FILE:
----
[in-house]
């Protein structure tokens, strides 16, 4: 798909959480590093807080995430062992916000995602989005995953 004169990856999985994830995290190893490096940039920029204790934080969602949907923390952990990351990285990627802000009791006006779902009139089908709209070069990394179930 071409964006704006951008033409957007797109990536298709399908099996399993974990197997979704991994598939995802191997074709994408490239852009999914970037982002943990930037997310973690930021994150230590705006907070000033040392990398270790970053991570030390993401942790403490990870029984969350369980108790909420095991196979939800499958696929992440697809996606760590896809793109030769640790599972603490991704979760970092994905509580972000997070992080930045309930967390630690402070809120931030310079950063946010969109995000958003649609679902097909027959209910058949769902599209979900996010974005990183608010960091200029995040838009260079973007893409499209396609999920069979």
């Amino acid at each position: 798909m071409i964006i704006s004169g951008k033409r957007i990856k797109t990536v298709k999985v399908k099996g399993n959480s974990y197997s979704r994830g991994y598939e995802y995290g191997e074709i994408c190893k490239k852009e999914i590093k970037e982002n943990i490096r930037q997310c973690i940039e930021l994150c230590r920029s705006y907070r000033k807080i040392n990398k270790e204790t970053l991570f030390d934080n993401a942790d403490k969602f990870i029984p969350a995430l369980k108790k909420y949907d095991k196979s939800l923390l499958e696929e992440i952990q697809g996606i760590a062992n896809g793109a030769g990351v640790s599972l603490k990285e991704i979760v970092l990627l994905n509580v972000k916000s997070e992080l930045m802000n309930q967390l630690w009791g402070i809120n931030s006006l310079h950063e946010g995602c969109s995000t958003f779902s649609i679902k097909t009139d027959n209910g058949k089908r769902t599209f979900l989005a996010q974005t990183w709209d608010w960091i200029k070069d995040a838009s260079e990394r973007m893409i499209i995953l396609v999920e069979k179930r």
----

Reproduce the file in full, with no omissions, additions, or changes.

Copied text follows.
[in-house]
């Protein structure tokens, strides 16, 4: 798909959480590093807080995430062992916000995602989005995953 004169990856999985994830995290190893490096940039920029204790934080969602949907923390952990990351990285990627802000009791006006779902009139089908709209070069990394179930 071409964006704006951008033409957007797109990536298709399908099996399993974990197997979704991994598939995802191997074709994408490239852009999914970037982002943990930037997310973690930021994150230590705006907070000033040392990398270790970053991570030390993401942790403490990870029984969350369980108790909420095991196979939800499958696929992440697809996606760590896809793109030769640790599972603490991704979760970092994905509580972000997070992080930045309930967390630690402070809120931030310079950063946010969109995000958003649609679902097909027959209910058949769902599209979900996010974005990183608010960091200029995040838009260079973007893409499209396609999920069979």
């Amino acid at each position: 798909m071409i964006i704006s004169g951008k033409r957007i990856k797109t990536v298709k999985v399908k099996g399993n959480s974990y197997s979704r994830g991994y598939e995802y995290g191997e074709i994408c190893k490239k852009e999914i590093k970037e982002n943990i490096r930037q997310c973690i940039e930021l994150c230590r920029s705006y907070r000033k807080i040392n990398k270790e204790t970053l991570f030390d934080n993401a942790d403490k969602f990870i029984p969350a995430l369980k108790k909420y949907d095991k196979s939800l923390l499958e696929e992440i952990q697809g996606i760590a062992n896809g793109a030769g990351v640790s599972l603490k990285e991704i979760v970092l990627l994905n509580v972000k916000s997070e992080l930045m802000n309930q967390l630690w009791g402070i809120n931030s006006l310079h950063e946010g995602c969109s995000t958003f779902s649609i679902k097909t009139d027959n209910g058949k089908r769902t599209f979900l989005a996010q974005t990183w709209d608010w960091i200029k070069d995040a838009s260079e990394r973007m893409i499209i995953l396609v999920e069979k179930r």